Wednesday, March 7, 2012

Happy 100th birthday Clearwater Tribune, Clearwater County’s official newspaper

By Alannah Allbrett
  As the Clearwater Tribune celebrates its 100th anniversary this year, we want to remember other noteworthy things which were going on in the world in 1912. Interspersed in this story are some bits of history which help put our own into perspective.
·  In 1912, the last emperor of China, Hsuan T'ung, was forced to abdicate, and the Republic of China was established on January first. China also adopted the Gregorian calendar that year.
  Newspapers in the west, in 1912, had about as colorful a history as the old west from which they sprang. They included political feuds, bickering between rival editors, and racial comments. They were short on sensitivity and euphemisms were unknown.
·  In 1912, English explorer Robert F Scott, and his expedition, reached the South Pole, only to discover that Roald Amundsen had gotten there before them.
  If someone was ill, the papers did not hesitate to pronounce the victim, “will die,” “will recover,” or (when in doubt) “may die” – not exactly what a person wants to read about themselves when trying to recover from an illness.
·  In 1912, the U.S. Marines invaded Honduras. May 30, they were sent to Nicaragua, and on May 30 they landed in Cuba.
  According to the late historian, Bob Spencer, “As long as it was printable, no epithet was too strong when applied to an opposing editor or rival politician. History is filled,” he said, “with beaten, maimed, or dead editors, although the latter weren’t numerous, since the average gun-toter of the period was a lousier shot than the dime novels of the time would have us believe.”
  Publishers of the time were not expected to be “neutral” on any given issue; they were in fact, allowed to express political and personal opinions. In 1916, then Publisher of the Clearwater Tribune, I.R. Crow, was stumping in the gubernatorial campaign trying to get Moses Alexander elected. Alexander served as the 11th Governor of Idaho from 1915 until 1919. He was Idaho's first and, so far, only Jewish Governor.
·  In 1912, New Mexico became the 47th state, and Arizona was admitted as the 48th.  On Aug 24, the Territory of Alaska was organized.
  The first newspaper to get a toe hold into Clearwater County, in May of 1899, was the Orofino Courier.  It was published by the Greer Brothers using a small Army press which was common in those days because it was relatively easy to move and to set up.
·  In 1912, On April 15, the RMS Titanic sank on its maiden voyage from Southampton, England to New York.
  The paper was located in a little, wooden clapboard building below Canada Hill (behind the former Health and Welfare building) on the corner of Third and Johnson Avenue. The paper was printed with page one being on the right side, where the last page would be positioned today, so one would read it from the back to the front.
·  In 1912, the Summer Olympics were held in Stockholm, Sweden, with the U.S. taking home 63 medals (25 gold, 19 silver, and 19 bronze).
  The Orofino News came along next. It ran from 1903, published by W.M. Chandler. In the same year The Optimist, published by Charles Hoffstetter, came to Orofino. It is unknown how long either of those two newspapers stayed in business. The oldest edition of The Optimist, found in the Clearwater Historical Museum, is dated April 21, 1905.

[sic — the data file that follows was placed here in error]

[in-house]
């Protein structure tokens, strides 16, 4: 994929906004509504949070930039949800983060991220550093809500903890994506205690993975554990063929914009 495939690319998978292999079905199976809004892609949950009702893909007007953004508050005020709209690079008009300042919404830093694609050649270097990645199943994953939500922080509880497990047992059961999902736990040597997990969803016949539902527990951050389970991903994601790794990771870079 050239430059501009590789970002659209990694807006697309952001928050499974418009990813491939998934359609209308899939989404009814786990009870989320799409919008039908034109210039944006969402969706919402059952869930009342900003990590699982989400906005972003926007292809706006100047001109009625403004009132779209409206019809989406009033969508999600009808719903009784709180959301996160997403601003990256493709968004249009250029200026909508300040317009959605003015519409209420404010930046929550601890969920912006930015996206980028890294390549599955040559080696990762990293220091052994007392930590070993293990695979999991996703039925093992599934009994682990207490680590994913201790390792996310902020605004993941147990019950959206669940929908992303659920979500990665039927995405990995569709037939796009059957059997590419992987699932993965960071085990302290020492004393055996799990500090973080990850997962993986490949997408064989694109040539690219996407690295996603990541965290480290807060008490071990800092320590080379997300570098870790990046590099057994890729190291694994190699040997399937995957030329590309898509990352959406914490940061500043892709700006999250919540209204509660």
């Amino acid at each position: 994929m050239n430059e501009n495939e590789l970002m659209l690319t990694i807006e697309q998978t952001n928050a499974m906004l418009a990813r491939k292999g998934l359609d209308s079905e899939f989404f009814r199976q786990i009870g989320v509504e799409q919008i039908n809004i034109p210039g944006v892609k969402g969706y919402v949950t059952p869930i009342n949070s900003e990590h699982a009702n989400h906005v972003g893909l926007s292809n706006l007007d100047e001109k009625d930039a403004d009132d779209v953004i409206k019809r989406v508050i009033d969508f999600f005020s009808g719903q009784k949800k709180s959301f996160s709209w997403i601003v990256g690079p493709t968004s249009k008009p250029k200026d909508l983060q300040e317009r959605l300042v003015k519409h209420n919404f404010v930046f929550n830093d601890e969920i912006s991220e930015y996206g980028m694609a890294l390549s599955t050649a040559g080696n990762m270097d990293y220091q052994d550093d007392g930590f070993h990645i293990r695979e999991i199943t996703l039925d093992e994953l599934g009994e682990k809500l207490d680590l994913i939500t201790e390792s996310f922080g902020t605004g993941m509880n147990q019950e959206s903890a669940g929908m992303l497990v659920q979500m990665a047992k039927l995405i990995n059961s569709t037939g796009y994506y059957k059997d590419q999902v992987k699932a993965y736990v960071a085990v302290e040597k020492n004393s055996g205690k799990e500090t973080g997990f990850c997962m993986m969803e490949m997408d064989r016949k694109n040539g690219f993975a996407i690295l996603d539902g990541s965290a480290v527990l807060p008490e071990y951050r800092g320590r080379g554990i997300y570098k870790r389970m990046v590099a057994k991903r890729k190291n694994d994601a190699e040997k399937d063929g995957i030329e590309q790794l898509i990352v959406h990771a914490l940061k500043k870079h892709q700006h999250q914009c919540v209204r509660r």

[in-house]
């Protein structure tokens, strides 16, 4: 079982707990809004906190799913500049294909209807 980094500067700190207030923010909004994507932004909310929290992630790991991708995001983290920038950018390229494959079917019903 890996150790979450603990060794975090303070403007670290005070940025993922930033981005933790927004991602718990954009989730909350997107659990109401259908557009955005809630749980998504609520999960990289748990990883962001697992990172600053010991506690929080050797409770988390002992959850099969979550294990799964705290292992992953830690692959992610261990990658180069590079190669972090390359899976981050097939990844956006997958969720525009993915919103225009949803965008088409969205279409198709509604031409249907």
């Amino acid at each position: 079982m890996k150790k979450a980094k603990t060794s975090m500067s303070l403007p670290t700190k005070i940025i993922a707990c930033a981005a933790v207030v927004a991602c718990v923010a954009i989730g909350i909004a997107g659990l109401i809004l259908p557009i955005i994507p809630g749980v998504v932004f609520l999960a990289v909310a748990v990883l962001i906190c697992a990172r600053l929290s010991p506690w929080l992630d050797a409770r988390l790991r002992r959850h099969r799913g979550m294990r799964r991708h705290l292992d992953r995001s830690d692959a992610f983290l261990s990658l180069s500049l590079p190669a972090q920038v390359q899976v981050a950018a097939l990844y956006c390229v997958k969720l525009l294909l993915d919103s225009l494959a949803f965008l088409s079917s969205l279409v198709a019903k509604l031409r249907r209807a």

·  In 1912, The [Boy] Scout Association is incorporated throughout the British Commonwealth by Royal Charter.
  The Orofino Tribune, a democratically slanted paper, came into being in September of 1905. W.C. Foresman was the editor and the publisher; I.R. Crow took over the publication in 1912.
·  In 1912, in the first official Major League game, Guy Zinn was the first batter to step up to the plate and the first to score a run in stadium history. The event did not get much media coverage because the game was played just a few days after the historical sinking of the Titanic.
  The counterpart of the Orofino Tribune, as the name implies, was the more republican slanted paper, the Clearwater Republican which began in March of 1912. Crow retired, and the two papers, which had an intense political rivalry during their publishing histories, merged to create today’s Clearwater Tribune.
·  In 1912, a meteorite, with an estimated mass of 190 kg exploded over the town of Holbrook, AZ causing approximately 16,000 pieces of debris to rain down on the town. The largest stone recovered weighed about 14 pounds.
  In 1923, a fire completely destroyed the Clearwater Tribune office and all of its printed copies from previous years. The paper was then housed in the building immediately south of its present location on  Main St.
·  In 1912, the first Balkan war was going on (1912-1913).
On Monday, Jan 2, Clearwater Tribune Publisher, Marcie Stanton and her husband Darold, were celebrating their thirtieth wedding anniversary. They were notified that a fire had broken out at their print shop on Grangemont Rd.
  The building, housed the WWII era press equipment used for printing the paper. Severe damage to the building and loss of heat needed to operate the pres, forced the Stantons to move the printing process to Lewiston.
  The upside of that move, allowed the Clearwater Tribune to switch simultaneously to the easier-to-hold size of today’s newspapers with 11” wide by 21” tall format.
  Despite two fires and two floods, the Clearwater Tribune has stood the test of time and is the “official paper” of Clearwater County – now with an online edition, a blog, and a presence on Facebook. Visit us online at:

1 comment:

  1. What a fun read. I love old newspapers.-Catfish